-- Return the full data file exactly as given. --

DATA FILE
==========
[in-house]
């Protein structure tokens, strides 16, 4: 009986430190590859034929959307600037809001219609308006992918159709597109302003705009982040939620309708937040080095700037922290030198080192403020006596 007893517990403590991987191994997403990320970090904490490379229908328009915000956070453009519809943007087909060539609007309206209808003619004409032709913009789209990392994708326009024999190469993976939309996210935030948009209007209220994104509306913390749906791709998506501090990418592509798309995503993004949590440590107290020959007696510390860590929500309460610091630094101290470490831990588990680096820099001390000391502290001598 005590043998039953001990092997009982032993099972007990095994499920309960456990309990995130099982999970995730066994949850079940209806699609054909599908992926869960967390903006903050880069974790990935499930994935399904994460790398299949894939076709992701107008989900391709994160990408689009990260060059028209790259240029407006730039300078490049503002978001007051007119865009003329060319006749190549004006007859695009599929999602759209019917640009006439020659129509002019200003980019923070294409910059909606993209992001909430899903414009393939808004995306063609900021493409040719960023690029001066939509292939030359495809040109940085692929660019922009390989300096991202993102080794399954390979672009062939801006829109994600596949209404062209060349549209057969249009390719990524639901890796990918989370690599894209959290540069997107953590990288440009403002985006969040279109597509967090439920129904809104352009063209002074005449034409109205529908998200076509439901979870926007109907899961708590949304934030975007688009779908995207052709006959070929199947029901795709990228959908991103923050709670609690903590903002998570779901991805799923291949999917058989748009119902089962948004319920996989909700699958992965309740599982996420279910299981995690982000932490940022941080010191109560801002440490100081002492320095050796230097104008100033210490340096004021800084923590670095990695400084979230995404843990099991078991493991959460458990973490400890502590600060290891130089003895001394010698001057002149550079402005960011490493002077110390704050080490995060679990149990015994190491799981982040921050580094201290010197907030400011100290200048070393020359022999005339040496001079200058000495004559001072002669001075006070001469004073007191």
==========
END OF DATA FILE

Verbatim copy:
[in-house]
């Protein structure tokens, strides 16, 4: 009986430190590859034929959307600037809001219609308006992918159709597109302003705009982040939620309708937040080095700037922290030198080192403020006596 007893517990403590991987191994997403990320970090904490490379229908328009915000956070453009519809943007087909060539609007309206209808003619004409032709913009789209990392994708326009024999190469993976939309996210935030948009209007209220994104509306913390749906791709998506501090990418592509798309995503993004949590440590107290020959007696510390860590929500309460610091630094101290470490831990588990680096820099001390000391502290001598 005590043998039953001990092997009982032993099972007990095994499920309960456990309990995130099982999970995730066994949850079940209806699609054909599908992926869960967390903006903050880069974790990935499930994935399904994460790398299949894939076709992701107008989900391709994160990408689009990260060059028209790259240029407006730039300078490049503002978001007051007119865009003329060319006749190549004006007859695009599929999602759209019917640009006439020659129509002019200003980019923070294409910059909606993209992001909430899903414009393939808004995306063609900021493409040719960023690029001066939509292939030359495809040109940085692929660019922009390989300096991202993102080794399954390979672009062939801006829109994600596949209404062209060349549209057969249009390719990524639901890796990918989370690599894209959290540069997107953590990288440009403002985006969040279109597509967090439920129904809104352009063209002074005449034409109205529908998200076509439901979870926007109907899961708590949304934030975007688009779908995207052709006959070929199947029901795709990228959908991103923050709670609690903590903002998570779901991805799923291949999917058989748009119902089962948004319920996989909700699958992965309740599982996420279910299981995690982000932490940022941080010191109560801002440490100081002492320095050796230097104008100033210490340096004021800084923590670095990695400084979230995404843990099991078991493991959460458990973490400890502590600060290891130089003895001394010698001057002149550079402005960011490493002077110390704050080490995060679990149990015994190491799981982040921050580094201290010197907030400011100290200048070393020359022999005339040496001079200058000495004559001072002669001075006070001469004073007191």